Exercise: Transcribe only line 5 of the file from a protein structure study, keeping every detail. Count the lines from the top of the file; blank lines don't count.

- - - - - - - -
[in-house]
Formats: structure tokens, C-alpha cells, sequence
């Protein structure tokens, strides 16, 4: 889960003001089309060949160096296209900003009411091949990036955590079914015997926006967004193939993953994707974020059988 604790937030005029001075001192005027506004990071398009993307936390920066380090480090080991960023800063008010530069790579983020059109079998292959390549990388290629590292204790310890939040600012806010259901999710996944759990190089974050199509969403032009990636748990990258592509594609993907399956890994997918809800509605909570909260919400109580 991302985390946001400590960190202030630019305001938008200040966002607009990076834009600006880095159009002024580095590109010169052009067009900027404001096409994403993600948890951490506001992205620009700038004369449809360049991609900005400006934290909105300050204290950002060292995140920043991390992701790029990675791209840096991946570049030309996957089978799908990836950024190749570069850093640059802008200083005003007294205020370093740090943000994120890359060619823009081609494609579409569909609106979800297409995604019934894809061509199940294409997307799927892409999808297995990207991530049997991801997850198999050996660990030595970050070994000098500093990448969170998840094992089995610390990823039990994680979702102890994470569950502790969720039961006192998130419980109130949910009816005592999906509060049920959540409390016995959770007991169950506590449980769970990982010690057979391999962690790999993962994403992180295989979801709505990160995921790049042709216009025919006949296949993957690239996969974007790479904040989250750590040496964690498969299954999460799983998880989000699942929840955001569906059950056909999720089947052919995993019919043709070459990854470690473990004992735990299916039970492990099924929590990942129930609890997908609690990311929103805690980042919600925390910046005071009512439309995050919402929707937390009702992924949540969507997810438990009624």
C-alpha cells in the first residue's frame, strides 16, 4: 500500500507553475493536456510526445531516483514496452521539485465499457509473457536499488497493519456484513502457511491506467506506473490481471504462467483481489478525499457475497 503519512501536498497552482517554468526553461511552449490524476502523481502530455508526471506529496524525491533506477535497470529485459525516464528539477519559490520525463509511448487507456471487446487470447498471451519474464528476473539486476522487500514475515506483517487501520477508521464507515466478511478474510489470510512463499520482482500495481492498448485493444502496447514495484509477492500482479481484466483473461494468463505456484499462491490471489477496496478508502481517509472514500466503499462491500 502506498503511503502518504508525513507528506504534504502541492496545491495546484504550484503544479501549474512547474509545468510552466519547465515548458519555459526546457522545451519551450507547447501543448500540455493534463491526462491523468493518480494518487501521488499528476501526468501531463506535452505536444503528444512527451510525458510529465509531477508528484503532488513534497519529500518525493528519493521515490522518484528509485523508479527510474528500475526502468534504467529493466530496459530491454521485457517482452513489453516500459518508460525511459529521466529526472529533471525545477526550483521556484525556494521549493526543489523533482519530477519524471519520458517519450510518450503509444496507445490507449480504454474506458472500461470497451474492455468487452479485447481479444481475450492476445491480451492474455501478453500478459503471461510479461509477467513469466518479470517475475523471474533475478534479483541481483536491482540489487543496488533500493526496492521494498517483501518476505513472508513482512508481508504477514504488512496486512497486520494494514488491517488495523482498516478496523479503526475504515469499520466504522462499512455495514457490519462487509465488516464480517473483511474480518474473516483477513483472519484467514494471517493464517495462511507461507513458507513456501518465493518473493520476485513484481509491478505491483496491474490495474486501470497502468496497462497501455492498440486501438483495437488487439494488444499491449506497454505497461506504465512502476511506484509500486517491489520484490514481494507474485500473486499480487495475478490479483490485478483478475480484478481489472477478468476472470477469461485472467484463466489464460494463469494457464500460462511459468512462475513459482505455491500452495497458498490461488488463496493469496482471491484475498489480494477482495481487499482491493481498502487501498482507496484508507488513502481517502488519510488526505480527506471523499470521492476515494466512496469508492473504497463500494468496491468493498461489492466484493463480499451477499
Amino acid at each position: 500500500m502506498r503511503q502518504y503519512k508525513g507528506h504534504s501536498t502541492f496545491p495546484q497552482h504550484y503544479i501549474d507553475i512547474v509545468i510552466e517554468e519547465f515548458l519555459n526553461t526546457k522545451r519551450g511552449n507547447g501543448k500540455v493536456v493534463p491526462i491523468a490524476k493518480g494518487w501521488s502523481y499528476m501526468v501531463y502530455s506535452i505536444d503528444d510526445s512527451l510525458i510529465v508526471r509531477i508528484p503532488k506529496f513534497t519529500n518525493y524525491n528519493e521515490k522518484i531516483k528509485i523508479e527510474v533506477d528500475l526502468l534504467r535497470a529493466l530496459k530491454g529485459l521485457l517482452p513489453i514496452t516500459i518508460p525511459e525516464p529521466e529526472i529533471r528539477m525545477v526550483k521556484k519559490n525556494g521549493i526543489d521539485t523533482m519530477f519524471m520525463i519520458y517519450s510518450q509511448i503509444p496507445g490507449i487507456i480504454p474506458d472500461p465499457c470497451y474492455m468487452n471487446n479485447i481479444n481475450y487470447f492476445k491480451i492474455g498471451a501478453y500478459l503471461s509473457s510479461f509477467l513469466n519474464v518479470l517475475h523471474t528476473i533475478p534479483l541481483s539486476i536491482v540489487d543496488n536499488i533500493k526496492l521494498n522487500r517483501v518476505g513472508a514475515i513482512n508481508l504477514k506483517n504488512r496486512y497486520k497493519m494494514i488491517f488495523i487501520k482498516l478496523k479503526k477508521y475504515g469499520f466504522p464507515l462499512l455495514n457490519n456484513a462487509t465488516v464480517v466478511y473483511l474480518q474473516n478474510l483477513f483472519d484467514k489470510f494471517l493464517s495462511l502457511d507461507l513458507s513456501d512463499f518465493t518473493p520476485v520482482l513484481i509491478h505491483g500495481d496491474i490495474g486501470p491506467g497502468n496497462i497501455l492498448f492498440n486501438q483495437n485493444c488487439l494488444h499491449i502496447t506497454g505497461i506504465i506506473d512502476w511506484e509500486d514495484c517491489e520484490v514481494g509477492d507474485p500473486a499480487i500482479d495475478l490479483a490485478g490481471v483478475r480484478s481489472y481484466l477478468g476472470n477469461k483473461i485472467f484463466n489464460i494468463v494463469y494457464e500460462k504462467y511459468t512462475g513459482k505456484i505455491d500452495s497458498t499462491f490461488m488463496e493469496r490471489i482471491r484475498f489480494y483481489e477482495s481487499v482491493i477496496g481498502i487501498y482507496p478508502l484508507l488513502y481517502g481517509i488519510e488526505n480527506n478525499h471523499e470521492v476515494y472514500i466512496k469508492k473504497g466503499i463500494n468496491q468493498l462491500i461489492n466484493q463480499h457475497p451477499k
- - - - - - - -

Amino acid at each position: 500500500m502506498r503511503q502518504y503519512k508525513g507528506h504534504s501536498t502541492f496545491p495546484q497552482h504550484y503544479i501549474d507553475i512547474v509545468i510552466e517554468e519547465f515548458l519555459n526553461t526546457k522545451r519551450g511552449n507547447g501543448k500540455v493536456v493534463p491526462i491523468a490524476k493518480g494518487w501521488s502523481y499528476m501526468v501531463y502530455s506535452i505536444d503528444d510526445s512527451l510525458i510529465v508526471r509531477i508528484p503532488k506529496f513534497t519529500n518525493y524525491n528519493e521515490k522518484i531516483k528509485i523508479e527510474v533506477d528500475l526502468l534504467r535497470a529493466l530496459k530491454g529485459l521485457l517482452p513489453i514496452t516500459i518508460p525511459e525516464p529521466e529526472i529533471r528539477m525545477v526550483k521556484k519559490n525556494g521549493i526543489d521539485t523533482m519530477f519524471m520525463i519520458y517519450s510518450q509511448i503509444p496507445g490507449i487507456i480504454p474506458d472500461p465499457c470497451y474492455m468487452n471487446n479485447i481479444n481475450y487470447f492476445k491480451i492474455g498471451a501478453y500478459l503471461s509473457s510479461f509477467l513469466n519474464v518479470l517475475h523471474t528476473i533475478p534479483l541481483s539486476i536491482v540489487d543496488n536499488i533500493k526496492l521494498n522487500r517483501v518476505g513472508a514475515i513482512n508481508l504477514k506483517n504488512r496486512y497486520k497493519m494494514i488491517f488495523i487501520k482498516l478496523k479503526k477508521y475504515g469499520f466504522p464507515l462499512l455495514n457490519n456484513a462487509t465488516v464480517v466478511y473483511l474480518q474473516n478474510l483477513f483472519d484467514k489470510f494471517l493464517s495462511l502457511d507461507l513458507s513456501d512463499f518465493t518473493p520476485v520482482l513484481i509491478h505491483g500495481d496491474i490495474g486501470p491506467g497502468n496497462i497501455l492498448f492498440n486501438q483495437n485493444c488487439l494488444h499491449i502496447t506497454g505497461i506504465i506506473d512502476w511506484e509500486d514495484c517491489e520484490v514481494g509477492d507474485p500473486a499480487i500482479d495475478l490479483a490485478g490481471v483478475r480484478s481489472y481484466l477478468g476472470n477469461k483473461i485472467f484463466n489464460i494468463v494463469y494457464e500460462k504462467y511459468t512462475g513459482k505456484i505455491d500452495s497458498t499462491f490461488m488463496e493469496r490471489i482471491r484475498f489480494y483481489e477482495s481487499v482491493i477496496g481498502i487501498y482507496p478508502l484508507l488513502y481517502g481517509i488519510e488526505n480527506n478525499h471523499e470521492v476515494y472514500i466512496k469508492k473504497g466503499i463500494n468496491q468493498l462491500i461489492n466484493q463480499h457475497p451477499k